Yet there are bright spots, positive signs like the fact that the rig count is up by 332 or 55.6 percent from the 597 operating in early December last year. Baker Hughes reports 929 drilling rigs working in North America the first week of December. The spot price for Henry Hub natural gas averaged $3.02 per million BTUs in November, up 18.3 percent from an average of $2.55 in November 2016.
Around one-third of Houston’s Gross Domestic Product is tied directly to oil and gas. “This figure does not include energy’s impact on wholesale trade, transportation, and professional services,” Jankowski says. “Nor does it account for how much of their paychecks energy workers spend at the grocers, in local restaurants or at the drug store. Factor in those expenditures and energy’s impact on local GDP is significantly higher. The U.S. Energy Information Administration (EIA) forecasts West Texas Intermediate to trade on the spot market at $50 per barrel in the first half of 2018 and $54 per barrel in the second. That’s not much improvement over 2017.”
On November 30, OPEC, Russia and nine non-OPEC countries agreed to extend crude production cuts through the end of ’18. The previous agreement was set to expire in March.
In all, 24 countries unanimously voted to hold 1.8 million barrels per day (mb/d) of crude off the global market. The two dozen countries agreeing to the cuts represent more than half the world’s crude capacity. That OPEC needed to enlist the support of so many non-OPEC countries underscores the organization’s inability to control oil markets on its own.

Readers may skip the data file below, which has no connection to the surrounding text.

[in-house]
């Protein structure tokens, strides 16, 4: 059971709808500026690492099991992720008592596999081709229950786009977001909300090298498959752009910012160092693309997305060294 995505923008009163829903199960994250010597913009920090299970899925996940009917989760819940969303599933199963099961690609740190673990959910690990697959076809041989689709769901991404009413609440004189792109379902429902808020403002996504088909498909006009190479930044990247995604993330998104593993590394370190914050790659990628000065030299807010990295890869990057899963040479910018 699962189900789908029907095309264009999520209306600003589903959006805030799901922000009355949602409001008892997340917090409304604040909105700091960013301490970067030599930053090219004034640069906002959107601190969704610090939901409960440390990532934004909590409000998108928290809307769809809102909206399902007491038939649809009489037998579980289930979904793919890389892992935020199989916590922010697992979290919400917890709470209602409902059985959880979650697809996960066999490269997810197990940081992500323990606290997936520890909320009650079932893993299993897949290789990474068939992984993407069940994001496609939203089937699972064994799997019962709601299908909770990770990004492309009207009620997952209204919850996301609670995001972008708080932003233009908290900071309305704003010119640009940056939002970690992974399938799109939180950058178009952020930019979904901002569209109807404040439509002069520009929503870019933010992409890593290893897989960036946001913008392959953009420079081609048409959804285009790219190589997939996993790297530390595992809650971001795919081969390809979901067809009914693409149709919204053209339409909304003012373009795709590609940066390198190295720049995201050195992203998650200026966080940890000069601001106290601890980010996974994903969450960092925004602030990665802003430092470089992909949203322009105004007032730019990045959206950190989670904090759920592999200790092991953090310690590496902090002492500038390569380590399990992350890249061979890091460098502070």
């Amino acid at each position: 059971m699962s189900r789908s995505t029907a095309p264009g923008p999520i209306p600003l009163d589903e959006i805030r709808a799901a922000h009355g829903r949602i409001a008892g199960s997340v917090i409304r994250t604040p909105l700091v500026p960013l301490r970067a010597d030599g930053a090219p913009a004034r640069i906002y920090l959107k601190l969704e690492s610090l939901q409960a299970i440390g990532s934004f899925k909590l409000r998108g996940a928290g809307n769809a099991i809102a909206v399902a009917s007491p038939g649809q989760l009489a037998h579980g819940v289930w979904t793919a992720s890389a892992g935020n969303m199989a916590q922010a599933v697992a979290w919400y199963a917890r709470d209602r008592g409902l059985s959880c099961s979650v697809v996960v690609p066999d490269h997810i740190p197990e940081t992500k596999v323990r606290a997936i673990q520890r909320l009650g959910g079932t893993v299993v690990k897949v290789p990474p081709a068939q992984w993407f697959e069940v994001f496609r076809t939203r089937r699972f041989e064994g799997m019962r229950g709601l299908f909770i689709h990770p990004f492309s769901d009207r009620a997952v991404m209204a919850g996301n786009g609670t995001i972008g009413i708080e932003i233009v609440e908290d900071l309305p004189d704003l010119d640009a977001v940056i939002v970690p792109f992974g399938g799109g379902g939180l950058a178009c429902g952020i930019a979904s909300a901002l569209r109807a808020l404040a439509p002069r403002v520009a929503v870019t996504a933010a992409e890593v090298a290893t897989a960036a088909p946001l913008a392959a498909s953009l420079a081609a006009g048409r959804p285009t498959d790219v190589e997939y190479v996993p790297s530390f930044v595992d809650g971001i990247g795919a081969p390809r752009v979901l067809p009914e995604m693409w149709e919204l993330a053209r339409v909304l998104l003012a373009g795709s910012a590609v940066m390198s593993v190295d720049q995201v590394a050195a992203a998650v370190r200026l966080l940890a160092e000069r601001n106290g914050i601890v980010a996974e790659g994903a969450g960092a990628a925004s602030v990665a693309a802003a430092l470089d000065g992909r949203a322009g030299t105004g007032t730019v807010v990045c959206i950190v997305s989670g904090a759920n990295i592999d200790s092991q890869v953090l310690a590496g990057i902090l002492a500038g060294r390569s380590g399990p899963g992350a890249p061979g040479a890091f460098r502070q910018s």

The group also agreed to a compromise that Russia requested. The group will reconvene in June to determine whether the cuts should be lifted earlier than the December deadline. Russia’s cooperation was key since it accounts for one in every nine barrels of global production. Russia worries that crude markets may tighten too quickly, spurring U.S. shale producers to ramp up production, with the benefits of higher prices accruing to U.S. producers and not OPEC, Russia or the other parties in the agreement. Saudi Arabia wants to see additional inventory drawdowns before lifting production cuts. Private inventories in the OECD peaked at 3.07 trillion barrels in Q3/16, slipping to 2.97 trillion barrels in Q3/17, according to the International Energy Agency (IEA).
Kevin Roberts on Real Estate
Jankowski’s optimism was shared by Kevin Roberts, Transwestern’s President, Southwest in a GHP panel discussion before the Friday forecast luncheon when Roberts said, “Houston is truly a gateway city for industrial and is positioned to have strong growth with a world class port and the largest petrochemical complex in the world. The plastics and resin demand has exploded which is creating a need for space. And we have started to see a positive impact based on the Panama Canal expansion with more container coming through Houston. We are also seeing the positive effects of e-commerce. This, combined with a low cost of living, low taxes and a diversified, highly skilled labor base is a big positive.”